The Culture of Cabaret

Blog: The Culture of Cabaret

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Despite the general political and economic climate of Berlin in the 1920’s, the city’s cultural life thrived; expressionist art flourished, cinema boomed and live performance halls were scattered throughout the city. Revues and cabarets offered an escape from the hardships of everyday life. Caught between two world wars, the German people tried to escape the impending doom by enjoying themselves as best as they could. As time passed, however, not even entertainment could provide adequate escape from the harsh realities of the modern world.

A Renaissance of Culture

During the era of the Weimar Republic, Germany became a center of intellectual thought at its universities. Most notably, social and political theory (especially Marxism) was combined with Freudian psychoanalysis to form the highly influential discipline of critical theory.

Many foundational contributions to the science of quantum mechanics were made in Weimar Germany. Albert Einstein rose to public prominence during his years in Berlin, being awarded the Nobel Prize for Physics in 1921. He was forced to flee Germany and the Nazi regime in 1933.

Physician Magnus Hirschfeld established the Institute for Sexology in 1919, and it remained open until 1933. Hirschfeld believed that an understanding of homosexuality could be arrived at through science. Hirschfeld was a vocal advocate for homosexual, bisexual and transgender legal rights for men and women. The Institute, museum and the Institute’s library and archives were all destroyed by the Nazi regime in 1933.

The fourteen years of the Weimar era were also marked by explosive artistic productivity. German artists made significant cultural contributions in the fields of literature, art, architecture, music, dance, drama and the new medium of the motion picture.

A City of Decadence

With the rise of cultural capital and a tumultuous political economic scene, the seedy underbelly of Germany was no doubt poised to curdle and develop some less than reputable associates. Following World War I, areas in Germany and Europe as a whole that were ravaged by the war, saw the rapid increase in prostitution. This means of survival for desperate women, and sometimes men, became more normalized in the 1920s. During the war, venereal diseases such as syphilis and gonorrhea spread at a rate that warranted government attention. Soldiers at the front contracted these diseases from prostitutes, so the German army responded by granting approval to certain brothels that were inspected by their own medical doctors. Soldiers were rationed coupon books for sexual services at these establishments. Homosexual behavior was also documented among soldiers at the front. Soldiers returning to Berlin at the end of the War had a different attitude towards their own sexual behavior than they had a few years previously. Prostitution was frowned on by traditional Berliners, but it continued to the point of becoming entrenched in the city’s underground economy and culture. First, women with no other means of support turned to the trade, then youths of both genders.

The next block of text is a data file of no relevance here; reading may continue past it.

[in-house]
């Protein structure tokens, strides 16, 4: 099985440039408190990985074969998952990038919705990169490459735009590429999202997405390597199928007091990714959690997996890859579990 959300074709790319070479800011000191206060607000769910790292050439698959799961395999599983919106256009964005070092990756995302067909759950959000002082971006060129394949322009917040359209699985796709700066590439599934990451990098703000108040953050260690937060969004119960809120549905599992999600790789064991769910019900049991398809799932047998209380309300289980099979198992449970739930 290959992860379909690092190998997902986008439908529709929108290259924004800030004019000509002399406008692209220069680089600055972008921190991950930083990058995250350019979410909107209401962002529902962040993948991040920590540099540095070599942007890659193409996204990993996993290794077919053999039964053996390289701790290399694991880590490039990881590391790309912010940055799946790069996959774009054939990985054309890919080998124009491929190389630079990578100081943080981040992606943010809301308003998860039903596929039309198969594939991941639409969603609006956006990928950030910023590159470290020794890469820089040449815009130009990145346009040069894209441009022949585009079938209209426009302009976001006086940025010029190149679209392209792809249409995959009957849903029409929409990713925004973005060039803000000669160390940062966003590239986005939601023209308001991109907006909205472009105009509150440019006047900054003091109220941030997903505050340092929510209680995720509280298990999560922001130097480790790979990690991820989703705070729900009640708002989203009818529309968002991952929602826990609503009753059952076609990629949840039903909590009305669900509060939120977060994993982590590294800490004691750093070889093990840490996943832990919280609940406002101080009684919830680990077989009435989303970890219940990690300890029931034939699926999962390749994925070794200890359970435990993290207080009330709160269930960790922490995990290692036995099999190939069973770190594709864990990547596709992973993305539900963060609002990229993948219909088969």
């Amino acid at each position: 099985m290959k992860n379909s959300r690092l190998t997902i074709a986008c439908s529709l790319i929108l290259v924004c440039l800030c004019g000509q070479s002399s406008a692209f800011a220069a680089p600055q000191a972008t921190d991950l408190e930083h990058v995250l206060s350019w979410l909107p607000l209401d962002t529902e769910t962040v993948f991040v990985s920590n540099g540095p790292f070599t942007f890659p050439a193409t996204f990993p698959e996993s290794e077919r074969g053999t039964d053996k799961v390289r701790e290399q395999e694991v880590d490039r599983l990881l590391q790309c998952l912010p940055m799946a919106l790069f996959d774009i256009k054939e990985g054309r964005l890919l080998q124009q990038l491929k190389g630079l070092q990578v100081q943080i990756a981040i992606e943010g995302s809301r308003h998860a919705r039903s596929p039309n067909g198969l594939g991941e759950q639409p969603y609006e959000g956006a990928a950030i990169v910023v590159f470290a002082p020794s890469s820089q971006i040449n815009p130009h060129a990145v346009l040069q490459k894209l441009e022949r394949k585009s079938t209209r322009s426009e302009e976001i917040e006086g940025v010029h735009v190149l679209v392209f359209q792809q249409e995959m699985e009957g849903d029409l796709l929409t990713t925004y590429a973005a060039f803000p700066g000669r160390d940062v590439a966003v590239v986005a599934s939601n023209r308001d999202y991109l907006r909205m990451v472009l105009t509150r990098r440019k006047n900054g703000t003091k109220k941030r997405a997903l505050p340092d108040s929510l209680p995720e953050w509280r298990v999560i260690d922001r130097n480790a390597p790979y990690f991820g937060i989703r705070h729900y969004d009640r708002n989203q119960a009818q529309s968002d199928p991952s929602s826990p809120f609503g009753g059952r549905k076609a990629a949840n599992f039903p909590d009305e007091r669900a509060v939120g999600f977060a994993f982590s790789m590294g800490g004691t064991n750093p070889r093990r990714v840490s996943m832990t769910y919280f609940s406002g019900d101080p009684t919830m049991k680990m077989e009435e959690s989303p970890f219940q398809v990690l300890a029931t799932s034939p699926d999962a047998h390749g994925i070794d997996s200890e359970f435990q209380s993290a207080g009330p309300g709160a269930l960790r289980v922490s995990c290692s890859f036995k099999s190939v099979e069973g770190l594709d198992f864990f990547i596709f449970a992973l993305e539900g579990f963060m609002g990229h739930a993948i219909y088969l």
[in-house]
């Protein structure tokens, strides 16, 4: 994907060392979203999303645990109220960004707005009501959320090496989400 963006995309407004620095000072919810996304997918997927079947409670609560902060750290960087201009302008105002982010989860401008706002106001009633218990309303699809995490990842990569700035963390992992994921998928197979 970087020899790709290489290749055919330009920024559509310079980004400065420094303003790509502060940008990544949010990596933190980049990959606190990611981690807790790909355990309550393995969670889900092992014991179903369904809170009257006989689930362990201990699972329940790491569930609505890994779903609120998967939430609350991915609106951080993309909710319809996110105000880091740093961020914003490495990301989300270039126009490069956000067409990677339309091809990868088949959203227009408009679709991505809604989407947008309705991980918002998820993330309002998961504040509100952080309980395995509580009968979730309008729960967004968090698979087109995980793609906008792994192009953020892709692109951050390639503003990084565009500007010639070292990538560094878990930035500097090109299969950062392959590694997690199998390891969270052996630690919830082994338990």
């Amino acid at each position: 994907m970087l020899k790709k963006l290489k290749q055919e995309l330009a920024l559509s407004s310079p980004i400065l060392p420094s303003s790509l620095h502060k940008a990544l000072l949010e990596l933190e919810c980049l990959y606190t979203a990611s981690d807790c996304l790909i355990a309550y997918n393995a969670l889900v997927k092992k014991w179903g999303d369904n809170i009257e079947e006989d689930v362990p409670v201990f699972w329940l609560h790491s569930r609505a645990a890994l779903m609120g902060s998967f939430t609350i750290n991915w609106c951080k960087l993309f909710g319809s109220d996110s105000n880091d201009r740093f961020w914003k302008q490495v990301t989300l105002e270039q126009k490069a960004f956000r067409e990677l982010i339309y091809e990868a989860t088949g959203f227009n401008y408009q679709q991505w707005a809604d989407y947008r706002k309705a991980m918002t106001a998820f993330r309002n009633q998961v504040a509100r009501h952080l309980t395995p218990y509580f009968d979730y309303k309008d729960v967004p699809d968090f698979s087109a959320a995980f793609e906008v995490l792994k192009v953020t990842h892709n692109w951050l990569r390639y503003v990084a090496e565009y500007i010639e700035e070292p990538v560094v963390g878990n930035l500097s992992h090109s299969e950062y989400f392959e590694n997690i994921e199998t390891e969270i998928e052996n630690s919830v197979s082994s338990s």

Crime in general developed in parallel with prostitution in the city, beginning as petty thefts and other crimes linked to the need to survive in the war’s aftermath. Berlin eventually acquired a reputation as a hub of drug dealing (cocaine, heroin, tranquilizers) and the black market.

Apart from the new tolerance for behavior that was technically still illegal, and viewed by a large part of society as immoral, there were other developments in Berlin culture that shocked many visitors to the city. Thrillseekers came to the city in search of adventure, and booksellers sold many editions of guide books to Berlin’s erotic night entertainment venues. There were an estimated 500 such establishments, that included a large number of homosexual venues for men and for lesbians; sometimes transvestites of one or both genders were admitted, otherwise there were at least 5 known establishments that were exclusively for a transvestite clientele.

Boiled down into its purest form, Weimar culture was the creation of outsiders, propelled by history into the inside, for a short fragile moment in history. For more information on Cabaret please call the Signature Theatre Box Office at 703 820 9771 or visit our website here.